The killing of George Floyd on May 25, 2020, led to a racial reckoning of sorts in America and at the same time exposed one of its worst-kept secrets: American remains deeply divided by race. This division is true throughout all of American society, including in the world of sports.

Over the years and even today many Black athletes use their platforms to draw attention to the material and non-material consequences of being Black in America. These consequences and mistreatment includes threats to mental and physical health, barriers to asset ownership and wealth, employment discrimination, and, yes, death. Many athletes, including Black college athletes, have chosen to exercise their constitutional rights during the customary playing of “The Star-Spangled Banner.” Black college athletes today, like many before them, kneel, pray silently, or raise fists in the air to create what legendary civil rights icon, Dr. Martin Luther King Jr, called a crisis.  In his famous, “Letter from the Birmingham Jail,” he wrote about the purpose of such actions.  “Nonviolent direct action seeks to create such a crisis and foster such a tension that a community which has constantly refused to negotiate is forced to confront the issue. It seeks so to dramatize the issue that it can no longer be ignored.”  The exploitation and harm to Black college athletes and other Black people can no longer be ignored.

 

Reactions to Black college athletes protesting during the national anthem have ranged from boos in mostly empty stadiums and arenas, due in large part to COVID-19, to hate-filled emails and social media posts, to the introduction of legislation prohibiting anyone from protesting during the playing of the national anthem, such as in the case of the State of Tennessee.

Our focus must remain on the reason Black college players and their supporters protest and voice concerns. It is well-documented and clear that many Americans are frustrated, disappointed, and tired of the ongoing racial inequities in this country that are rooted in long-held antiblack sentiments.  ABIS is proud of the bravery that Black college athletes have shown during one of the most tumultuous times in American history.  Likewise, ABIS honors the non-Black people who have supported Black college athletes in their quest to create a more equitable and just society for Black people and for all of humanity. Furthermore, ABIS condemns efforts on the part of those individuals, organizations, and corporations who attempt to silence current supporters and discourage others from joining in the fight for justice and the right to speak.  To be clear, these acts of marginalization, oppression, and silence are not new tactics.  We have seen this page of the racial playbook before.

The case of Coach Jason Shay, formerly the Head Coach of Men’s Basketball at East Tennessee State University is one of the latest examples.  Coach Shay recently resigned from his coaching duties, according to an article published by ESPN.com on April 2, 2021.  The players contend the coach was forced out of his job for joining his players in protesting racial inequities during the playing of the national anthem, according to the author of the article, Michael Fletcher.  In addition, Coach Shay had a vehicle that was loaned to him by Johnson City Honda reclaimed, based upon reports from a local news station.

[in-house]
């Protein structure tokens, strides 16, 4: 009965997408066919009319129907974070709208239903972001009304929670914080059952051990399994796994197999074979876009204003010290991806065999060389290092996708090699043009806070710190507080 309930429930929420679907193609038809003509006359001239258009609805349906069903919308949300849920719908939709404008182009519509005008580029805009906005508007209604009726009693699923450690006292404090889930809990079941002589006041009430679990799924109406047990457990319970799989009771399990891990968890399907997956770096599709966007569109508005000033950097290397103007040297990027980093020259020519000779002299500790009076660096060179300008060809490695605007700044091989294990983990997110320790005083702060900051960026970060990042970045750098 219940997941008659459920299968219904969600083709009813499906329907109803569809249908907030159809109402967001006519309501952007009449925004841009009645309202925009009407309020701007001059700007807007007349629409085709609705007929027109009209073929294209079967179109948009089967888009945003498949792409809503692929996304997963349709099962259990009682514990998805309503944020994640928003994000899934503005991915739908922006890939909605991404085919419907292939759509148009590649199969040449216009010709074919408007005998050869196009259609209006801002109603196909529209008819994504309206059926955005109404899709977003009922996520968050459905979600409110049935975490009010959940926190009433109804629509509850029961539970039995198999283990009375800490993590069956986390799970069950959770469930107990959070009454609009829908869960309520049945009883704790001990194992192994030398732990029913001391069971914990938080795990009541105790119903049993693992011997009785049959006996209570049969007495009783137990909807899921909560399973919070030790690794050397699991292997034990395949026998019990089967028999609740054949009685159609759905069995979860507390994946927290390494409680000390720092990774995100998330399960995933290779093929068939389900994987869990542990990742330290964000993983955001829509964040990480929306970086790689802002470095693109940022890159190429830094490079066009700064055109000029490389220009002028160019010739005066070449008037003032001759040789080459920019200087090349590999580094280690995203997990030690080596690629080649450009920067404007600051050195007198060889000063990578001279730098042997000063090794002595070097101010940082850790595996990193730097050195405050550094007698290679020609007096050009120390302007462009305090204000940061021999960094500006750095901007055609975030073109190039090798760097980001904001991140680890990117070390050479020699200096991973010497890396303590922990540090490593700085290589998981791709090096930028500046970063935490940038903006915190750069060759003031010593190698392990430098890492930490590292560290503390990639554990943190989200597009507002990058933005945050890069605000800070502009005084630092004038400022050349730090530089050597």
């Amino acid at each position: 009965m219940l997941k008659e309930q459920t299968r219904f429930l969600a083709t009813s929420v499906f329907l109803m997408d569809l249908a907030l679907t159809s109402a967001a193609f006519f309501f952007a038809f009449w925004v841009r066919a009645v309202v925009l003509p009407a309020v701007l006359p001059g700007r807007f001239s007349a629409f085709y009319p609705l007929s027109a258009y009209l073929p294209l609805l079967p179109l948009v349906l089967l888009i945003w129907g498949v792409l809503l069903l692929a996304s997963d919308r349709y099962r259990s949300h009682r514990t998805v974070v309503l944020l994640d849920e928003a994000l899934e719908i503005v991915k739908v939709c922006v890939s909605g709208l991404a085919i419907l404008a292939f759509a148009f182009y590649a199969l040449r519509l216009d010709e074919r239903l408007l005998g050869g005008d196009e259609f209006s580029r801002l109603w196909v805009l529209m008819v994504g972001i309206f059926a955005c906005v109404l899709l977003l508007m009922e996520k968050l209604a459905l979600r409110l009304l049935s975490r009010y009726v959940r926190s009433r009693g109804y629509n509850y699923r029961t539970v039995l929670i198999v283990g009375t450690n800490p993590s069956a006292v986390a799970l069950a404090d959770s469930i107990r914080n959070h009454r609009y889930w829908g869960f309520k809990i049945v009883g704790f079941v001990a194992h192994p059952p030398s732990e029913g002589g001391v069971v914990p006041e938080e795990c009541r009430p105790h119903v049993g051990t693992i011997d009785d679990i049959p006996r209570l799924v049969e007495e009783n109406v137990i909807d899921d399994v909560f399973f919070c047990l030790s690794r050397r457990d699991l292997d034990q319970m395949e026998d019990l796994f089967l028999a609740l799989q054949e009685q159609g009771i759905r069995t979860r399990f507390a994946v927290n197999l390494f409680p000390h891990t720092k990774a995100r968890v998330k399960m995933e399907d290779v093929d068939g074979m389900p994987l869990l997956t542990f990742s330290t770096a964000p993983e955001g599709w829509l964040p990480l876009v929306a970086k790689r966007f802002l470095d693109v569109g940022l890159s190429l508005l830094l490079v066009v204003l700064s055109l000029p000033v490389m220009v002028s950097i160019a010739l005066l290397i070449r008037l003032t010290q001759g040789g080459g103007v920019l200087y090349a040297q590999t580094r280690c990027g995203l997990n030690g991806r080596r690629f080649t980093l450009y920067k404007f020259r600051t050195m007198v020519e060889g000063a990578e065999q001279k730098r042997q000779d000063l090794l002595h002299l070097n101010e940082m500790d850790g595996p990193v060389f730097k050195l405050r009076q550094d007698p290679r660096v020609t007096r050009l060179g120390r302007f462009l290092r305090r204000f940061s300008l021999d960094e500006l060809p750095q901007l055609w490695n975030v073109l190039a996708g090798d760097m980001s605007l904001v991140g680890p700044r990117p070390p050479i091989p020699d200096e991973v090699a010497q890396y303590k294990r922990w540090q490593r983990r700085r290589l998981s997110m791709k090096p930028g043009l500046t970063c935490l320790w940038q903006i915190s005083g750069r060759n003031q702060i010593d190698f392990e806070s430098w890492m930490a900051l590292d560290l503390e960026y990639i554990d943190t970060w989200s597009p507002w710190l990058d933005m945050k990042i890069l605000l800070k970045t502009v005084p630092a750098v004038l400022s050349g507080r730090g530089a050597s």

It was not just “his support for the players,” as some in the media have framed it, that resulted in the loss of his job and vehicle. We join others in believing that the optics of a White man joining with young Black men and protesters to declare the humanity of all Black people and to draw attention to the unequal treatment that Black people face was too uncomfortable for those in power.

The State of Tennessee has the absolute right to introduce legislation. The car company can reclaim a vehicle at will.  Similarly, people and organizations committed to addressing racial justice issues also have the right and responsibility to vote for representatives who share their values.  They also have the right not to patronize businesses that punish people for doing the right thing.

We believe that we all have a shared responsibility of patriotism to point out the gaps between our stated American principles and how they are actually realized on a daily basis for each and every citizen.  America is now on the precipice of an important moment in its history.  The nation is awaiting the conclusion of the Dereck Chauvin trial, in which this police officer is charged with three counts related to the death of Floyd. The U.S. Supreme Court is considering a case that may allow college athletes, including Black college athletes in high-revenue generating sports, to receive education benefits that some deem to deprive them of the ability to be rewarded for their athletic talents and hard work. This case is directly related to 30+ state proposed  (or soon to be enacted) legislation that offers athletes some form of control of their name, image, and likeness.  Unfortunately, far too many people in and around college sports want to also control the consciousness of Black college athletes and others committed to transformative change.

ABIS stands firm on our mission. We cannot let that happen and remain silent.

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